Since its inception, one of the main preoccupations of the Federal Bureau of Investigation has been black rebellion. From the early days of the Harlem Renaissance until at least J. Edgar Hoover’s death in 1972, the FBI has had a fascinated fear of African American literature. William J. Maxwell discusses how the FBI extensively surveilled black writers — and how, in turn, African American literature was shaped by an awareness of the dangerously intrusive eye of the FBI.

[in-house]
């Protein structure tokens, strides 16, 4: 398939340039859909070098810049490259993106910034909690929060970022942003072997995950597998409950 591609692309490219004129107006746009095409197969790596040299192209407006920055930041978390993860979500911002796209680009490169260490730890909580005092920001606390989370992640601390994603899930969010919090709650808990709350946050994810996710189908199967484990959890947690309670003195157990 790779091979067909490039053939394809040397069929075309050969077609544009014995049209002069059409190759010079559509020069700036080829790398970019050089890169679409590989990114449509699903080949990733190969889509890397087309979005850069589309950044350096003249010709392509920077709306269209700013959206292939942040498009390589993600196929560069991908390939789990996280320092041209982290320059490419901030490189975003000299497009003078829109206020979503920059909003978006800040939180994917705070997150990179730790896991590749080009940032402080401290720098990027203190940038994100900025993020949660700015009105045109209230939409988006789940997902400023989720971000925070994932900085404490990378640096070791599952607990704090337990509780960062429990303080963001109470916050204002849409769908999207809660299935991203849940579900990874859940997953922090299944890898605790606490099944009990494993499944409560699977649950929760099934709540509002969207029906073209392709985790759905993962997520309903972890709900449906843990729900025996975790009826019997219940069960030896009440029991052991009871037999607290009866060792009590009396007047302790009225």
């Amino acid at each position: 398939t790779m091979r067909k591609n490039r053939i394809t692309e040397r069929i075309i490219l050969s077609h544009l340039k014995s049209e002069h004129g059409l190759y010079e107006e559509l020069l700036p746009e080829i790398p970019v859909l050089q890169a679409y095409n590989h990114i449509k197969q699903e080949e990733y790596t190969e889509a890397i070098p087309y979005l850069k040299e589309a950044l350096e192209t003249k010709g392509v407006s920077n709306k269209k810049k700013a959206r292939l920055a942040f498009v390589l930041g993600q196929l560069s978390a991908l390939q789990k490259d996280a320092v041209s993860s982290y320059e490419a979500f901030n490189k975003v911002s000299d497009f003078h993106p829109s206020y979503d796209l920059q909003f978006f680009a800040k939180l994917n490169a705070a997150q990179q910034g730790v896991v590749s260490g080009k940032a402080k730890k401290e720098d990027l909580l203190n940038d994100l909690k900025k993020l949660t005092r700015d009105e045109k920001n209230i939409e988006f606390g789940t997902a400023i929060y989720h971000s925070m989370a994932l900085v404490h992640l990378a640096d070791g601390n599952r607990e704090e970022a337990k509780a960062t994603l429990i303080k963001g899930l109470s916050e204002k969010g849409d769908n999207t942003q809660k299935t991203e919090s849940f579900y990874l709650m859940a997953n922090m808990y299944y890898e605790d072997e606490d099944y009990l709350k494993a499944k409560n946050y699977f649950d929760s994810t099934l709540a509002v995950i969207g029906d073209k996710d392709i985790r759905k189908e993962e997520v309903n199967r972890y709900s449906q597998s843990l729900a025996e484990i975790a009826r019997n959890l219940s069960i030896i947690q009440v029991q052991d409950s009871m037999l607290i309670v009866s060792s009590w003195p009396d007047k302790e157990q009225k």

William J. Maxwell, F.B. Eyes: How J. Edgar Hoover’s Ghostreaders Framed African American Literature Princeton University Press, 2016